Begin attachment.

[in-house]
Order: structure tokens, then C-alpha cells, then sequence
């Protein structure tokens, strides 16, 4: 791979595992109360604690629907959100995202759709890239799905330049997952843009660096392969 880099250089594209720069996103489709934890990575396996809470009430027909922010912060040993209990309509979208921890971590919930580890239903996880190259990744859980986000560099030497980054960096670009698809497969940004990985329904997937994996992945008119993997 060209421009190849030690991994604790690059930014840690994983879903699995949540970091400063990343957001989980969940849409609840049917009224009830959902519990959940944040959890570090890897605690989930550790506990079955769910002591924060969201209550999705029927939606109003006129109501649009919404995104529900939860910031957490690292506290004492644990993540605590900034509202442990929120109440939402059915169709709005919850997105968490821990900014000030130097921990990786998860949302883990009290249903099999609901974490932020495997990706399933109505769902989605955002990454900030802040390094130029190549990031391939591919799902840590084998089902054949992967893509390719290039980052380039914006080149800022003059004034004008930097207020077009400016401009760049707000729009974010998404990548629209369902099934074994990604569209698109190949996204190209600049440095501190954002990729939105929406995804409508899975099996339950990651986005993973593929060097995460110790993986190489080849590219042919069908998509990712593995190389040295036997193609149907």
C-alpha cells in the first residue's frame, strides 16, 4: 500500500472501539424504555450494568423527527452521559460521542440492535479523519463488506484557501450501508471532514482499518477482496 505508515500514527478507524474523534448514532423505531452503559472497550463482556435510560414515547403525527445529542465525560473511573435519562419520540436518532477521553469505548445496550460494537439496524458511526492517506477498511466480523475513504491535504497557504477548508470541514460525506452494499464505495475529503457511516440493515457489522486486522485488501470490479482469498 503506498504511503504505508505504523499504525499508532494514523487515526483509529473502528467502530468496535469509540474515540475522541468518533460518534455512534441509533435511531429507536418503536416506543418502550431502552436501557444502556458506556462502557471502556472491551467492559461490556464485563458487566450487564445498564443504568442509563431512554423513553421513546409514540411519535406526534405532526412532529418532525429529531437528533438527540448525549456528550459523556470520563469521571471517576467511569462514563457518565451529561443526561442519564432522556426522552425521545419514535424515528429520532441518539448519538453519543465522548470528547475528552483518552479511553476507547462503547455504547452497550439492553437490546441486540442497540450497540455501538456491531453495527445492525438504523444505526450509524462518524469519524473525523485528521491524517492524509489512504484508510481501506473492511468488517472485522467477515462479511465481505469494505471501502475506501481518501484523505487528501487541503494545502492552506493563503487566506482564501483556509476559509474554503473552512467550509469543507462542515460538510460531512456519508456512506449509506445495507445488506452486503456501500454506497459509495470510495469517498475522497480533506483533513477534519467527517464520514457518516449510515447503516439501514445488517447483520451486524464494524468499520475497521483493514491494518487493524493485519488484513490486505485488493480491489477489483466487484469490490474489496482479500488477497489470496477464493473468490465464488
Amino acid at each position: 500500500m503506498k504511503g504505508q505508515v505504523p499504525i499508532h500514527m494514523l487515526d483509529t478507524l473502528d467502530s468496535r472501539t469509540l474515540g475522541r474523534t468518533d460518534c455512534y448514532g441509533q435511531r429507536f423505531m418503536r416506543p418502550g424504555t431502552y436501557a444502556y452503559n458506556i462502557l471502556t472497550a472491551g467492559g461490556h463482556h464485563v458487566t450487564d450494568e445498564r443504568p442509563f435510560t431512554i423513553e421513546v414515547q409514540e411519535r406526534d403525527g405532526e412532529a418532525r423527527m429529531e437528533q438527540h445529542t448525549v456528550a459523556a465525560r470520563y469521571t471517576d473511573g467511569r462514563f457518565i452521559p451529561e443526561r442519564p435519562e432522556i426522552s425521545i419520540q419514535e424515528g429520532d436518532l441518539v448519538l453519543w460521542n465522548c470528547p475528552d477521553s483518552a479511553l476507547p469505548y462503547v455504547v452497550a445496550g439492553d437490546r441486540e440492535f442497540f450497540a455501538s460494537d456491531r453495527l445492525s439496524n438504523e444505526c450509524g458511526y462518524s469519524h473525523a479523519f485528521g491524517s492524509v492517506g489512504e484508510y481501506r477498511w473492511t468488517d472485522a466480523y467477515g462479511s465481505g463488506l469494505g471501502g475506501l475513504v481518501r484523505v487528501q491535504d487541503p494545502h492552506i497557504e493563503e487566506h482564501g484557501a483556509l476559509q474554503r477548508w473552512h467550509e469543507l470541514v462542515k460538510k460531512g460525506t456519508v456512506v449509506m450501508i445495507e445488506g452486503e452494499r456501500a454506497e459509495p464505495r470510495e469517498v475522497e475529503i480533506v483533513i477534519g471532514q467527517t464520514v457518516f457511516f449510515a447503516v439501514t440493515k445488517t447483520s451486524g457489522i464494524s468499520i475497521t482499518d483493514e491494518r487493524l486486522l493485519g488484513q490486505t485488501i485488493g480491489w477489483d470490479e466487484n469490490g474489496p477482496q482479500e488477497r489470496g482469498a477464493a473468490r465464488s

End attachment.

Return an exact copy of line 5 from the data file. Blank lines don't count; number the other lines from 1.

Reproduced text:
Amino acid at each position: 500500500m503506498k504511503g504505508q505508515v505504523p499504525i499508532h500514527m494514523l487515526d483509529t478507524l473502528d467502530s468496535r472501539t469509540l474515540g475522541r474523534t468518533d460518534c455512534y448514532g441509533q435511531r429507536f423505531m418503536r416506543p418502550g424504555t431502552y436501557a444502556y452503559n458506556i462502557l471502556t472497550a472491551g467492559g461490556h463482556h464485563v458487566t450487564d450494568e445498564r443504568p442509563f435510560t431512554i423513553e421513546v414515547q409514540e411519535r406526534d403525527g405532526e412532529a418532525r423527527m429529531e437528533q438527540h445529542t448525549v456528550a459523556a465525560r470520563y469521571t471517576d473511573g467511569r462514563f457518565i452521559p451529561e443526561r442519564p435519562e432522556i426522552s425521545i419520540q419514535e424515528g429520532d436518532l441518539v448519538l453519543w460521542n465522548c470528547p475528552d477521553s483518552a479511553l476507547p469505548y462503547v455504547v452497550a445496550g439492553d437490546r441486540e440492535f442497540f450497540a455501538s460494537d456491531r453495527l445492525s439496524n438504523e444505526c450509524g458511526y462518524s469519524h473525523a479523519f485528521g491524517s492524509v492517506g489512504e484508510y481501506r477498511w473492511t468488517d472485522a466480523y467477515g462479511s465481505g463488506l469494505g471501502g475506501l475513504v481518501r484523505v487528501q491535504d487541503p494545502h492552506i497557504e493563503e487566506h482564501g484557501a483556509l476559509q474554503r477548508w473552512h467550509e469543507l470541514v462542515k460538510k460531512g460525506t456519508v456512506v449509506m450501508i445495507e445488506g452486503e452494499r456501500a454506497e459509495p464505495r470510495e469517498v475522497e475529503i480533506v483533513i477534519g471532514q467527517t464520514v457518516f457511516f449510515a447503516v439501514t440493515k445488517t447483520s451486524g457489522i464494524s468499520i475497521t482499518d483493514e491494518r487493524l486486522l493485519g488484513q490486505t485488501i485488493g480491489w477489483d470490479e466487484n469490490g474489496p477482496q482479500e488477497r489470496g482469498a477464493a473468490r465464488s